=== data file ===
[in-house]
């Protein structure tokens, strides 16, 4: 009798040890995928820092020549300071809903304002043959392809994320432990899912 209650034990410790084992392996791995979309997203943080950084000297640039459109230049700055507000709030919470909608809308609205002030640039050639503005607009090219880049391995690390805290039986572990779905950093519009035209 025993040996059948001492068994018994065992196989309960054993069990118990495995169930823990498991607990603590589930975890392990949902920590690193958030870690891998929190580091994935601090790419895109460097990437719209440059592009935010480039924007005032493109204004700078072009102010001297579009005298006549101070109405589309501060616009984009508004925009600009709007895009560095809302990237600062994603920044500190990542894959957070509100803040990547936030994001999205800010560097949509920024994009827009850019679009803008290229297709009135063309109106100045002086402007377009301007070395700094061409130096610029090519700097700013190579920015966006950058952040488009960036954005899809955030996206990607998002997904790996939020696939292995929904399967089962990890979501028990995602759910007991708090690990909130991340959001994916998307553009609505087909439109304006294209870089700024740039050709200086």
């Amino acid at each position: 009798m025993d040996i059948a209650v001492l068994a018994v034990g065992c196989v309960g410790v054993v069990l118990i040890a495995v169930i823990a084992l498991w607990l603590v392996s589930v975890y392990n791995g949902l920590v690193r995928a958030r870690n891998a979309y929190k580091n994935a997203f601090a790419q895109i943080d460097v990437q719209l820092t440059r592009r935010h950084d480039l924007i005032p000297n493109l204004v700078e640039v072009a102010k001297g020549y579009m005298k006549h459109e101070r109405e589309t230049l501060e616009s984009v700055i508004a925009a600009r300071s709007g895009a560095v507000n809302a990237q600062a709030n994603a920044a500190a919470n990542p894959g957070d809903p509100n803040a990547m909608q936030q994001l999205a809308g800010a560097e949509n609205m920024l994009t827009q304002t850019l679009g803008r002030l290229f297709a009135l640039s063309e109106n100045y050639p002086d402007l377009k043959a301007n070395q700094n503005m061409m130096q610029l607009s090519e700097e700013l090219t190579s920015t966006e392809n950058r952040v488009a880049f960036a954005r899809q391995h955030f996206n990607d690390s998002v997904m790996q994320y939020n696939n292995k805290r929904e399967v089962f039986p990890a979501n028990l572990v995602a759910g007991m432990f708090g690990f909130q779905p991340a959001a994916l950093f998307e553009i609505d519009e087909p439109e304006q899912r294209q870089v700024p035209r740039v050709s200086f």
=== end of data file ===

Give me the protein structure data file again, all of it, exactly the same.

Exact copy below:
[in-house]
């Protein structure tokens, strides 16, 4: 009798040890995928820092020549300071809903304002043959392809994320432990899912 209650034990410790084992392996791995979309997203943080950084000297640039459109230049700055507000709030919470909608809308609205002030640039050639503005607009090219880049391995690390805290039986572990779905950093519009035209 025993040996059948001492068994018994065992196989309960054993069990118990495995169930823990498991607990603590589930975890392990949902920590690193958030870690891998929190580091994935601090790419895109460097990437719209440059592009935010480039924007005032493109204004700078072009102010001297579009005298006549101070109405589309501060616009984009508004925009600009709007895009560095809302990237600062994603920044500190990542894959957070509100803040990547936030994001999205800010560097949509920024994009827009850019679009803008290229297709009135063309109106100045002086402007377009301007070395700094061409130096610029090519700097700013190579920015966006950058952040488009960036954005899809955030996206990607998002997904790996939020696939292995929904399967089962990890979501028990995602759910007991708090690990909130991340959001994916998307553009609505087909439109304006294209870089700024740039050709200086």
């Amino acid at each position: 009798m025993d040996i059948a209650v001492l068994a018994v034990g065992c196989v309960g410790v054993v069990l118990i040890a495995v169930i823990a084992l498991w607990l603590v392996s589930v975890y392990n791995g949902l920590v690193r995928a958030r870690n891998a979309y929190k580091n994935a997203f601090a790419q895109i943080d460097v990437q719209l820092t440059r592009r935010h950084d480039l924007i005032p000297n493109l204004v700078e640039v072009a102010k001297g020549y579009m005298k006549h459109e101070r109405e589309t230049l501060e616009s984009v700055i508004a925009a600009r300071s709007g895009a560095v507000n809302a990237q600062a709030n994603a920044a500190a919470n990542p894959g957070d809903p509100n803040a990547m909608q936030q994001l999205a809308g800010a560097e949509n609205m920024l994009t827009q304002t850019l679009g803008r002030l290229f297709a009135l640039s063309e109106n100045y050639p002086d402007l377009k043959a301007n070395q700094n503005m061409m130096q610029l607009s090519e700097e700013l090219t190579s920015t966006e392809n950058r952040v488009a880049f960036a954005r899809q391995h955030f996206n990607d690390s998002v997904m790996q994320y939020n696939n292995k805290r929904e399967v089962f039986p990890a979501n028990l572990v995602a759910g007991m432990f708090g690990f909130q779905p991340a959001a994916l950093f998307e553009i609505d519009e087909p439109e304006q899912r294209q870089v700024p035209r740039v050709s200086f």